Cyprus’ Deputy Minister of Shipping Vassilis Demetriades said on Tuesday that the goal of establishing a Cyprus-Piraeus ferry link next May is attainable, adding that the Deputy Ministry is about to launch a tender in October.
“The May deadline is attainable, since with the launching of tenders we aim to provide a period of 2 to 2,5 months for candidates to study the proposals,” he said adding that terms will provide that the ferry link commences in early May, ahead of the summer season.
Speaking before the House Committee on Energy, Commerce, Industry and Tourism, Demetriades said that several issues are still under discussion with the Greek authorities and the port of Piraeus, including the fact that this will be the first arrival from a non-Schengen destination, and they talk about issues that have to do with the passenger terminal and customs.
“We are at the final stages of concluding the terms of the offer and the goal is to launch the tender within October,” the Deputy Minister went on, noting that presently there is interest from Cyprus, Greece and other European countries.
He also reminded that state aid which has been preauthorized by the European Commission’s Directorate-General for Competition, covers passenger aspects for three years. This gives enough time to determine whether the ferry link is viable, he added.
Demetriades also said that tender applicants will be able to choose between Larnaca and Limassol port as the point of departure and also determine the stopover location. There is a ceiling, limiting the fare to up to €50 for one-way tickets and €80 return, he added.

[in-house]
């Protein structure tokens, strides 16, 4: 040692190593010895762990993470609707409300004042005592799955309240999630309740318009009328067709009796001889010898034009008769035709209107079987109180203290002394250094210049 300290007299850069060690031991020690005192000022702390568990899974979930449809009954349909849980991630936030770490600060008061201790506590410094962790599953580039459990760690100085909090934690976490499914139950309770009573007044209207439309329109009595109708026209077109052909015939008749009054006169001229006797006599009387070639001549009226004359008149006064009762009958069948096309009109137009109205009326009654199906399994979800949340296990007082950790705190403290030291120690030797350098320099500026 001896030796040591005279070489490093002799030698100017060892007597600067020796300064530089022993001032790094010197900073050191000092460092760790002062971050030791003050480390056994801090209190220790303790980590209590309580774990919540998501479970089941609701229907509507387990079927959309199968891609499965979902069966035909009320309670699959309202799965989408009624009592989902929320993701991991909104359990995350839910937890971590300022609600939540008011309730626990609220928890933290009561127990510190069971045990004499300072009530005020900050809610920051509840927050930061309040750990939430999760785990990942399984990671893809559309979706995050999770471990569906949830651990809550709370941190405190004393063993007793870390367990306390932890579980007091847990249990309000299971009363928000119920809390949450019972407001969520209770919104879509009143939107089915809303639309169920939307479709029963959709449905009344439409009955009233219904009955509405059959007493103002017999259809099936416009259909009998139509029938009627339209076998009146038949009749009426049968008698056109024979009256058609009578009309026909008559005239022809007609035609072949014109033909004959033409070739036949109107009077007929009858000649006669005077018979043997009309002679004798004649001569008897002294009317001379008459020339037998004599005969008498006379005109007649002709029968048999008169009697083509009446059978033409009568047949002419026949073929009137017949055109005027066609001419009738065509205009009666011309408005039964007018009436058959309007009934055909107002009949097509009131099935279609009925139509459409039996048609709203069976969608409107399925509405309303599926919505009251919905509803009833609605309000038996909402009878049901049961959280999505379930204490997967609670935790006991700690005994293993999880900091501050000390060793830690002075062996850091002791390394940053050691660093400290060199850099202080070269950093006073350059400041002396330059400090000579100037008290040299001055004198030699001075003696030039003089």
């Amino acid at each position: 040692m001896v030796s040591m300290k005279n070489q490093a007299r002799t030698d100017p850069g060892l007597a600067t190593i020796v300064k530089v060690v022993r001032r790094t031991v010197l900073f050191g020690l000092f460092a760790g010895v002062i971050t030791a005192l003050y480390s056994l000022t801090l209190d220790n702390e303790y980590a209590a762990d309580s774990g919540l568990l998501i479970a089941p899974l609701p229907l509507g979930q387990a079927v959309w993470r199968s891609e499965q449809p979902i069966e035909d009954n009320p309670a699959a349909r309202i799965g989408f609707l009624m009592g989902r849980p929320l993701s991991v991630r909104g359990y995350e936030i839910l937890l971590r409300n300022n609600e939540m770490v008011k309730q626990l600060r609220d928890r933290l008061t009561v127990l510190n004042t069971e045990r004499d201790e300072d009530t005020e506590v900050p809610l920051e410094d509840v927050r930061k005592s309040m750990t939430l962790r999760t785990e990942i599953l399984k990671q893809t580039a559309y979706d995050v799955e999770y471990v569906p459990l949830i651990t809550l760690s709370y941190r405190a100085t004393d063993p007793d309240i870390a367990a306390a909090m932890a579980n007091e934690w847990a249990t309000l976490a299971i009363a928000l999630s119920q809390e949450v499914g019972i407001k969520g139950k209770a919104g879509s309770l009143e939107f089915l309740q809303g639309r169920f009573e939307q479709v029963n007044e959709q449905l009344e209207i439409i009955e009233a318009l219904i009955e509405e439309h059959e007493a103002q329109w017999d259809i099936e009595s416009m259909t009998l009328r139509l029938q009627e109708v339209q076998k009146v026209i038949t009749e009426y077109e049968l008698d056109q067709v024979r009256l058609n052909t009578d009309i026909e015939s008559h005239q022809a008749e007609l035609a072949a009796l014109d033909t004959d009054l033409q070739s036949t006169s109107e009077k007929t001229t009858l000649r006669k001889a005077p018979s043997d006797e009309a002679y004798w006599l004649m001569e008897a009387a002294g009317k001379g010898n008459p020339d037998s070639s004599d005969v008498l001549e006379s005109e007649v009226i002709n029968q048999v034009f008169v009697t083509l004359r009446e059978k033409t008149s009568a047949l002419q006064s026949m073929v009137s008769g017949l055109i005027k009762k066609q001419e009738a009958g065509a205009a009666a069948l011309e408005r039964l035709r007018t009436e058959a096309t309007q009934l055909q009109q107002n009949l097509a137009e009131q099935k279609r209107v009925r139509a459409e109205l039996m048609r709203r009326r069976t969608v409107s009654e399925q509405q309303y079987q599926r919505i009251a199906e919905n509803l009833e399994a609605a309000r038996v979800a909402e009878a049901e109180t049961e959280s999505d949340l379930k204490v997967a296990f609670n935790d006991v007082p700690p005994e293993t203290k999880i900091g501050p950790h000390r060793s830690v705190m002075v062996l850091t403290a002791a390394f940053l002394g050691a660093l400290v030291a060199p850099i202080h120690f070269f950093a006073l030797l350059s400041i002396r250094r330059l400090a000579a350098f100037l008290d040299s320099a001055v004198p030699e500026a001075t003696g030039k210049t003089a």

Shipping strategy 2040
The Deputy Minister of Shipping also said that the ferry link will help Cypriots embrace shipping, which contributes 7% of the country’s GDP and employs at least 9,000 people working in shipping companies and 50,000 seafarers.
Presently, the Deputy Ministry is recording the sector’s achievements from 2000 to 2020, evaluating all challenges on an international and European level, while reaching out to people and the industry, in a bid to codetermine the sector’s future, Demetriades said.
He added that the Deputy Ministry aims to announce a strategy regarding the sector’s future in the next 20 years, the goals and the vision, setting specific targets. The strategy will not be limited to traditional shipping activities, such as ship ownership and ship management, but will cover the broader maritime area and a comprehensive state maritime policy.
Demetriades revealed that there are thoughts to expand the Deputy Ministry’s jurisdiction to other areas, such as marinas.
Speaking about ways to increase ship registration and the presence of shipping companies on the island, the Deputy Minister said that his predecessor did a very good job, however the pandemic inhibited presentations abroad. The Deputy Ministry is currently updating its shipping product and considers ways of making it more attractive, he added.
“Therefore you will soon hear announcements, offering environmental incentives” for newly built or energy efficient ships, he went on. He also said that the Deputy Ministry also aims to attract yachts at the Cyprus shipping register.
Demetriades said finally that the impact of the pandemic on shipping will become more obvious in the next few months. Replying to questions by MPs, he said that cruise ship travel is particularly hit and is not expected to recover in 2021. Commercial shipping was less affected, but the impact will become apparent in the next few months, he concluded.